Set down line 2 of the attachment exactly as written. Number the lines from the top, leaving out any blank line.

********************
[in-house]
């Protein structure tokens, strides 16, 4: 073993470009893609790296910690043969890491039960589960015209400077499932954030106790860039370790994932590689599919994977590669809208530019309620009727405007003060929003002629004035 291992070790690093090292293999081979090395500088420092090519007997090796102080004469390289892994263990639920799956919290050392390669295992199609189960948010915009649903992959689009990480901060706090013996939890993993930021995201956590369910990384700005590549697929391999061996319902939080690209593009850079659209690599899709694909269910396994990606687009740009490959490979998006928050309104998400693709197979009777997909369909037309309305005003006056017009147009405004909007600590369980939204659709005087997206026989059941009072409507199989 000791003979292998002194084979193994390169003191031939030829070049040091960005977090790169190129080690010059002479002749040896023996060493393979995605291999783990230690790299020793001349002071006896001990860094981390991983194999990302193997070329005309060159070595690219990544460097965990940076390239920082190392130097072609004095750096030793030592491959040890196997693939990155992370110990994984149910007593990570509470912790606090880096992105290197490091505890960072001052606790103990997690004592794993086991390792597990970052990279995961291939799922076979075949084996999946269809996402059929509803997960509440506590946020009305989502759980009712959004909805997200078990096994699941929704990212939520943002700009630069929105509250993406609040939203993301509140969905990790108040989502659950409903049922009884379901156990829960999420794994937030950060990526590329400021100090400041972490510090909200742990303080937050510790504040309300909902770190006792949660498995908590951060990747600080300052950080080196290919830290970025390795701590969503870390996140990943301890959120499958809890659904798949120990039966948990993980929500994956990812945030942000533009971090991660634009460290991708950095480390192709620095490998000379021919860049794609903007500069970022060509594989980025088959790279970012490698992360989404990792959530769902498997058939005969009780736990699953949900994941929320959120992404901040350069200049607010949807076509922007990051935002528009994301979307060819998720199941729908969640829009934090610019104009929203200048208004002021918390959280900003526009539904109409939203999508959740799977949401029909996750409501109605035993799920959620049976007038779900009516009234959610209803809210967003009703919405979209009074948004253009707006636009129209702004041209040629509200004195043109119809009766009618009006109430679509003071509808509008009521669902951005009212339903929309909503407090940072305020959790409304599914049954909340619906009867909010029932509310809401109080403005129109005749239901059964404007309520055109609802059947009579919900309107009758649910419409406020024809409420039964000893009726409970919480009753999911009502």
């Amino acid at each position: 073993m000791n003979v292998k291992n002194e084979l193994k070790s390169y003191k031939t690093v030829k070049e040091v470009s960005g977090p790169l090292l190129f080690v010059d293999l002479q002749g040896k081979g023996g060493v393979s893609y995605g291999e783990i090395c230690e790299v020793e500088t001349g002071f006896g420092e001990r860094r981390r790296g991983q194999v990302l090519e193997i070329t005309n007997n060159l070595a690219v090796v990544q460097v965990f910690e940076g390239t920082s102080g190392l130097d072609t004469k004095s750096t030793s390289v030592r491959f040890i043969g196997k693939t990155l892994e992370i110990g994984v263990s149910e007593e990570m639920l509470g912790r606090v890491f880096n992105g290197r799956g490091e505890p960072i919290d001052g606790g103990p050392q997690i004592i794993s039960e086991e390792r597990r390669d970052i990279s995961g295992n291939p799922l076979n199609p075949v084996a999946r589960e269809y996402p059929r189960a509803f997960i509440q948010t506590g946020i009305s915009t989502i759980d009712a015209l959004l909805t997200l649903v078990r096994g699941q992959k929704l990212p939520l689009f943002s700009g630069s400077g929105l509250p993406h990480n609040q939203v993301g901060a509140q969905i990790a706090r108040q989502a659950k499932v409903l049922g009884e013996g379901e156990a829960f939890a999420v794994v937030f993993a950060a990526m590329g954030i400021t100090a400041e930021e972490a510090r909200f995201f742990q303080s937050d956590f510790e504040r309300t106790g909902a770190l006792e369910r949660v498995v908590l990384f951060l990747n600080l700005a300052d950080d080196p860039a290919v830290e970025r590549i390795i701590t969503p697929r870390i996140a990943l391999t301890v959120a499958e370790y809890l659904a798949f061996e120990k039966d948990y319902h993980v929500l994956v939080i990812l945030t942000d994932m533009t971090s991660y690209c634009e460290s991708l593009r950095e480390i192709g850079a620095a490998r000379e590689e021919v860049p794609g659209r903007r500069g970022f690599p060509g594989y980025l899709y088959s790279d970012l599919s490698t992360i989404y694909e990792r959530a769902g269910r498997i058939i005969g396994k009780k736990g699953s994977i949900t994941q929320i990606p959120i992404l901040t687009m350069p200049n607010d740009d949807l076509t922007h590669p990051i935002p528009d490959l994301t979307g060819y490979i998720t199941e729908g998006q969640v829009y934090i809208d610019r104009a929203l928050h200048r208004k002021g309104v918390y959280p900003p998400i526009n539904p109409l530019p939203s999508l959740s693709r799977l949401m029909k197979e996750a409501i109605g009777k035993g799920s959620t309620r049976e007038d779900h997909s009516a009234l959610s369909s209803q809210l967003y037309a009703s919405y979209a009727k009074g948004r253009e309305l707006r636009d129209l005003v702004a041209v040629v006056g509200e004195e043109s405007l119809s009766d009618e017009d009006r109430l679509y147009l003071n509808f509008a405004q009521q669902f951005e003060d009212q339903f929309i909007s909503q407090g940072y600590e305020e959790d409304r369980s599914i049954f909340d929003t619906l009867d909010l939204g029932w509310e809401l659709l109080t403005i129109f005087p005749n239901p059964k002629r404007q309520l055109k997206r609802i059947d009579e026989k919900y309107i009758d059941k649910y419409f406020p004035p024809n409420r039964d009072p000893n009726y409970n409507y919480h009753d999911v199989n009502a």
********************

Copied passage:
């Protein structure tokens, strides 16, 4: 073993470009893609790296910690043969890491039960589960015209400077499932954030106790860039370790994932590689599919994977590669809208530019309620009727405007003060929003002629004035 291992070790690093090292293999081979090395500088420092090519007997090796102080004469390289892994263990639920799956919290050392390669295992199609189960948010915009649903992959689009990480901060706090013996939890993993930021995201956590369910990384700005590549697929391999061996319902939080690209593009850079659209690599899709694909269910396994990606687009740009490959490979998006928050309104998400693709197979009777997909369909037309309305005003006056017009147009405004909007600590369980939204659709005087997206026989059941009072409507199989 000791003979292998002194084979193994390169003191031939030829070049040091960005977090790169190129080690010059002479002749040896023996060493393979995605291999783990230690790299020793001349002071006896001990860094981390991983194999990302193997070329005309060159070595690219990544460097965990940076390239920082190392130097072609004095750096030793030592491959040890196997693939990155992370110990994984149910007593990570509470912790606090880096992105290197490091505890960072001052606790103990997690004592794993086991390792597990970052990279995961291939799922076979075949084996999946269809996402059929509803997960509440506590946020009305989502759980009712959004909805997200078990096994699941929704990212939520943002700009630069929105509250993406609040939203993301509140969905990790108040989502659950409903049922009884379901156990829960999420794994937030950060990526590329400021100090400041972490510090909200742990303080937050510790504040309300909902770190006792949660498995908590951060990747600080300052950080080196290919830290970025390795701590969503870390996140990943301890959120499958809890659904798949120990039966948990993980929500994956990812945030942000533009971090991660634009460290991708950095480390192709620095490998000379021919860049794609903007500069970022060509594989980025088959790279970012490698992360989404990792959530769902498997058939005969009780736990699953949900994941929320959120992404901040350069200049607010949807076509922007990051935002528009994301979307060819998720199941729908969640829009934090610019104009929203200048208004002021918390959280900003526009539904109409939203999508959740799977949401029909996750409501109605035993799920959620049976007038779900009516009234959610209803809210967003009703919405979209009074948004253009707006636009129209702004041209040629509200004195043109119809009766009618009006109430679509003071509808509008009521669902951005009212339903929309909503407090940072305020959790409304599914049954909340619906009867909010029932509310809401109080403005129109005749239901059964404007309520055109609802059947009579919900309107009758649910419409406020024809409420039964000893009726409970919480009753999911009502």